Paranoid? No. But it should be an undesirable outcome. You should describe actions with the intent of succeeding without a roll. When a roll is necessary, it should be tense, because as mentioned before, rolls can fail and failure has consequences. That said, you have skills and other proficiencies as failsafes for when you do inevitably end up needing to roll.
This whole concept is just bizarre to me. Rolls are needed whenever anything is in doubt. To treat that as a "failure" condition is just...you're literally saying using the rules ever, for any reason
, is a failure condition. If it is a failure to need the rules
, why are we even playing a game at all?
My answer to the bolded portion is no, that isn’t a problem. First of all, combat is supposed to happen, it’s just something you’re supposed to want to avoid when you can. Second of all, It is ok to have a class whose shtick is helping the party survive when combat does break out despite their best efforts to the contrary. But, additionally, it would be nice if fighters had more abilities that were useful outside of combat.
If it's supposed to happen, it's not a failure state. If it's a failure state, it's not supposed to happen. Like, that's literally what a "failure state" means! If it's supposed
to happen, it is at least in some way intended. If it's a failure state, it occurring means something went wrong.
What else could those words in that combination mean?
In my experience, characters dropping to 0 isn’t all that common after like 4th level. And, yes, when it happens, it should absolutely be time to flee back to town to rest.
In my experience, it is, though I admit I don't have quite as much experience with those levels as I have with the earlier levels. Where characters dropping to 0 (and then outright dying) happened. A lot. Repeatedly. It ruined several games as a result. Hence why I am so skeptical about a rule like this. When four totally different DMs have each caused undesired and campaign-ending TPKs at early levels, yeah, I take rather seriously that death lurks around every corner.
Umm… The game very much has been for something else. Being Big Damn Heroes or whatever is a perfectly valid and fun way to play D&D, but it is far from the only way to play it, either historically or currently. Not knocking it as a playstyle, and I definitely think a house rule like this one is ill-suited to that playstyle. But there are other viable playstyles, including old-school push-your-luck dungeon delves, which a house rule like this is indeed well-suited to.
The bolded bit is covered by the puckish rogues or, for the darkest versions, villain protagonists. Like, that's the whole point of being a murderhobo diving into a murder-hole. You're supposed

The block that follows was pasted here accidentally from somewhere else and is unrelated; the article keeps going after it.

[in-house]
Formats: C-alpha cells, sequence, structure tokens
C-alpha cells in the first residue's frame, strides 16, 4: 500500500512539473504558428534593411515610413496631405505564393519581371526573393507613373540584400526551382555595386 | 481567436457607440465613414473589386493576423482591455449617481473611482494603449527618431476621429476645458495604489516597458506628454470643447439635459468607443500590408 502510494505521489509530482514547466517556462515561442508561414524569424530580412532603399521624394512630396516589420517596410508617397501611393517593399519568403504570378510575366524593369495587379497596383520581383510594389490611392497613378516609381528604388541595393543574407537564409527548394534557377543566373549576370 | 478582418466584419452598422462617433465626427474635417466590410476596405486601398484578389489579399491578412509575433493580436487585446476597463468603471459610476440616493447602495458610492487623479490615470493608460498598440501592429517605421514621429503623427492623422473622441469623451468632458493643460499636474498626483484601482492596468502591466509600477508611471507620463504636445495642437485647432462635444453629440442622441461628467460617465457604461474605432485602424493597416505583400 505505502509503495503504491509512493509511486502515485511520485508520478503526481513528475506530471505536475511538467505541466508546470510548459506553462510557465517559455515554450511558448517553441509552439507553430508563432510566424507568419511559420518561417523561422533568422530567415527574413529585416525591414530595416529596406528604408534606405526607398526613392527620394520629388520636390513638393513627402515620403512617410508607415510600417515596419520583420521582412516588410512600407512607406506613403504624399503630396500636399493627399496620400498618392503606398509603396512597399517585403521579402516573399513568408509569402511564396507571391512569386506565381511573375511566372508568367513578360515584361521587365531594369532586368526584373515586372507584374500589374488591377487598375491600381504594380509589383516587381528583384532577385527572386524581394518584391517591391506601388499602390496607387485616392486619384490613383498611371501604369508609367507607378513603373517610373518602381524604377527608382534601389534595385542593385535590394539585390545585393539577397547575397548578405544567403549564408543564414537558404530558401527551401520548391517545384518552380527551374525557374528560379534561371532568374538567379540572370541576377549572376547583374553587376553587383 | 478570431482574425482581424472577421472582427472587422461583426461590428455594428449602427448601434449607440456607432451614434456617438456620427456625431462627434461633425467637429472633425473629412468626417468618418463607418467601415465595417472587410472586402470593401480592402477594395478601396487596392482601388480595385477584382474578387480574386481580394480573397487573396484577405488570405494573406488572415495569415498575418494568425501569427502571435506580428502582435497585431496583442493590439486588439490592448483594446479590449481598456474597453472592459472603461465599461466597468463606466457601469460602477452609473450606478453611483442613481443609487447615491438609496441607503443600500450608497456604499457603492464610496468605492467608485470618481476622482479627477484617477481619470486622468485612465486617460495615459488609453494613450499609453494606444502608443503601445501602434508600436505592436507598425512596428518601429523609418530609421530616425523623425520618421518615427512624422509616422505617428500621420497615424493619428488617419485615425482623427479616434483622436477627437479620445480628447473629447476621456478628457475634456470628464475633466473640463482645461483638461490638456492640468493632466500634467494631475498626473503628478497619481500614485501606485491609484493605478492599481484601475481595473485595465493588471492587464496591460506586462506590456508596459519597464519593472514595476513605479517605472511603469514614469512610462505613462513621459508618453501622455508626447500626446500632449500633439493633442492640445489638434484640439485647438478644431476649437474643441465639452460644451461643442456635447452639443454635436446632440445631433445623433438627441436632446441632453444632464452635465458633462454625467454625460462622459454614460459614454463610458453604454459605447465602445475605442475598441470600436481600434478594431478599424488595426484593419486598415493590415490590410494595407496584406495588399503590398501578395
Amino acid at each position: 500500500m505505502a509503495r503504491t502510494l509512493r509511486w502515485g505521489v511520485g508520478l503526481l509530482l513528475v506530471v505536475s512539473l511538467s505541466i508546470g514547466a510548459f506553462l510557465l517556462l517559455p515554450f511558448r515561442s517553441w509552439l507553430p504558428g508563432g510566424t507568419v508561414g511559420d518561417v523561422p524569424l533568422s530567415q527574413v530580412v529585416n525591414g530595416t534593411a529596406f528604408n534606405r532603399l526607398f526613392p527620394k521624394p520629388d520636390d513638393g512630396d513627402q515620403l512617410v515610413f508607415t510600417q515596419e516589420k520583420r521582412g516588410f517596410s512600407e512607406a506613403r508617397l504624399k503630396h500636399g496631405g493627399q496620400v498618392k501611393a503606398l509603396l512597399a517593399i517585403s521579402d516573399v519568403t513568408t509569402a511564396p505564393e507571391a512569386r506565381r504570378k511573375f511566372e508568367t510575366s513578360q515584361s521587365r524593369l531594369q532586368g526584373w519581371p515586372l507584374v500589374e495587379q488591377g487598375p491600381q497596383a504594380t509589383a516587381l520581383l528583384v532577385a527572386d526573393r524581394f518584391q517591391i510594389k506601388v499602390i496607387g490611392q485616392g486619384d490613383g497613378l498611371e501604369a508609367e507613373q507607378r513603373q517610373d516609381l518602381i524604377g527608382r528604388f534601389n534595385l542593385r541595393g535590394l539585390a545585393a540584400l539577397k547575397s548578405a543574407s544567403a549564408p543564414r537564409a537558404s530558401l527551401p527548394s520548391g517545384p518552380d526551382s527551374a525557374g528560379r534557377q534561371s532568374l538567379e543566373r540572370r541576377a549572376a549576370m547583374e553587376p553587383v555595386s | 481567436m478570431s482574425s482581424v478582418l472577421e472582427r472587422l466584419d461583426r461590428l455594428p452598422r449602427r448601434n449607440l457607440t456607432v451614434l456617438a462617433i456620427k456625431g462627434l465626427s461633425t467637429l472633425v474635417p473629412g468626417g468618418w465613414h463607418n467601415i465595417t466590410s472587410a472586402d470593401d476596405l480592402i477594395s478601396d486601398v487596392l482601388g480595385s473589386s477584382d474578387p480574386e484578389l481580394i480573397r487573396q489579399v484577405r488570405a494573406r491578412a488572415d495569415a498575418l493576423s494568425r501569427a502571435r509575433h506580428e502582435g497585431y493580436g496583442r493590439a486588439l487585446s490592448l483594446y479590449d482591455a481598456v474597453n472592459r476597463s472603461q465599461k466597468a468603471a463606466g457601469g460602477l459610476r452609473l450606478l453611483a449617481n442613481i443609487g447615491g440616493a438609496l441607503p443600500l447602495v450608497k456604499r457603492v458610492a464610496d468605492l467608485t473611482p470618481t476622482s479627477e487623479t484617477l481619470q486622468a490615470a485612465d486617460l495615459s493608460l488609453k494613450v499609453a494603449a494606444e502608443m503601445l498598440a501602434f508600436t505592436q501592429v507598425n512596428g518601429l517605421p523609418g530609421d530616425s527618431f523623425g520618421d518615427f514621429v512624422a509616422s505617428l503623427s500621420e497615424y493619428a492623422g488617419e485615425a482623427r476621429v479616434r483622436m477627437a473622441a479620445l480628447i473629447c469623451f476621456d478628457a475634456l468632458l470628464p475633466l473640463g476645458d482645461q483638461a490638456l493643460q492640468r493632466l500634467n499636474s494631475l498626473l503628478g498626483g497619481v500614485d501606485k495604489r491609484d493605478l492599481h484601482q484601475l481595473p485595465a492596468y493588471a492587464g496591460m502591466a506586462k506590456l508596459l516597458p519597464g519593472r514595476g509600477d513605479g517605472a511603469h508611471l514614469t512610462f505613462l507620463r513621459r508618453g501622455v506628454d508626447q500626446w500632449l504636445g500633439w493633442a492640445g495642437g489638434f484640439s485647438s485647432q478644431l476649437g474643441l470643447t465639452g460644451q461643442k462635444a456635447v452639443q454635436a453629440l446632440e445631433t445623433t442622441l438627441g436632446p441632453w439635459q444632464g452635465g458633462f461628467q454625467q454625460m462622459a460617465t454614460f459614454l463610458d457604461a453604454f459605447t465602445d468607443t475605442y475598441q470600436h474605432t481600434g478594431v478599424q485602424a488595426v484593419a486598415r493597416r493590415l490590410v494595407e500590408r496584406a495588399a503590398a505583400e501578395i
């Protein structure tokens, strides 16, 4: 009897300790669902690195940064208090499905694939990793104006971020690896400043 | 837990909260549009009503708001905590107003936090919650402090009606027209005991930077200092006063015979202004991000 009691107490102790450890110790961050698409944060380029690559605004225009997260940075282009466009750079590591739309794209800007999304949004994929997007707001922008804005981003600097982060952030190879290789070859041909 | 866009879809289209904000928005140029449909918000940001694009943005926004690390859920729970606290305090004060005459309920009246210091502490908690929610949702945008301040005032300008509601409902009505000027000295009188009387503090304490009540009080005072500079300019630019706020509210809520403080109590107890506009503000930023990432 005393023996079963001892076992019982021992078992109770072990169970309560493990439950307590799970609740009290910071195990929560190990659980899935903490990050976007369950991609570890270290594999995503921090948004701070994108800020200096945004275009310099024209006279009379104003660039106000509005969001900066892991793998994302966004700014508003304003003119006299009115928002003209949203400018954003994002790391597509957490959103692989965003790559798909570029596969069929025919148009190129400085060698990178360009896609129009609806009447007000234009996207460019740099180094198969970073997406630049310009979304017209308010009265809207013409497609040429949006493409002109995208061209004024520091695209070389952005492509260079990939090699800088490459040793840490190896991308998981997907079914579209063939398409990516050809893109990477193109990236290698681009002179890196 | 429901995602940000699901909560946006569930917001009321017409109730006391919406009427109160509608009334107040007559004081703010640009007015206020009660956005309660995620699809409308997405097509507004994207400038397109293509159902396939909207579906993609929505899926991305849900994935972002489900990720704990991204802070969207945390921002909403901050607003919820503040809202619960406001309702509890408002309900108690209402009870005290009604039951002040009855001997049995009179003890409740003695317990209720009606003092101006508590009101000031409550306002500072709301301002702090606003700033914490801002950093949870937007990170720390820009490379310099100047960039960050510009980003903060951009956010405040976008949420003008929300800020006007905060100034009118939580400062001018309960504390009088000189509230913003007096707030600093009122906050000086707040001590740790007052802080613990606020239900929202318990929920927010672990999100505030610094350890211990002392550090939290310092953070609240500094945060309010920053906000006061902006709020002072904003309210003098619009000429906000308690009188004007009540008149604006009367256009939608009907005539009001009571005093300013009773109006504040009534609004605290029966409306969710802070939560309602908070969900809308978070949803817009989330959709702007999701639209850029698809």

to take big risks for big reward. You aren't supposed to respond with fear
to the murder-hole. Constantly running away leads to rather dull gameplay in the Gygaxian dungeon-heist model. Which is why I said what I said.
In combat? Yes, death needs to be a risk. Not necessarily the only risk, but it needs to be there. Unless everyone you fight just wants to take you prisoner.
Let me rephrase:
Why is random, permanent, irrevocable
character death the only form of risk?
I already said death can happen in my game. It hasn't yet (because my players are extremely
cautious...frankly, cautious to a fault despite
my assurances), but it can
happen. The only guarantee I offer is that I won't take away a player's character. If a character dies, then their death will either be an agreement between us, or it will only be temporary, or it can be reversed later but that will require effort from the players.
Neither of those activities are intended to be dangerous.
Rock climbing, football, and being an astronaut are all dangerous. No one looks forward (or, rather, should
look forward) to the possibility of dying from them. But, as stated, it is totally possible that a character could die in my game--they just either won't stay that way, or will pass on because the player thinks that's for the best. The quest to save a friend from death becomes one of the main consequences, which is dramatically more interesting than "welp, guess they're dead and never getting any resolution about anything ever
, what do you want to roll up now?"
So what you're really saying you don't want to play that way. That's fine.
I'm saying the game is fundamentally designed not to be played that way, and stuff needs to be done to adjust it so that it can actually work for that goal. The Fighter being an absolute desert for anything except combat features is one of those things that needs adjustment. Monster design is another.
I legit don't care if people want to use a rule like this or not. I'm solely pointing out that going for a rule like this without changing anything else to match it
is a recipe for upset players and poor experiences.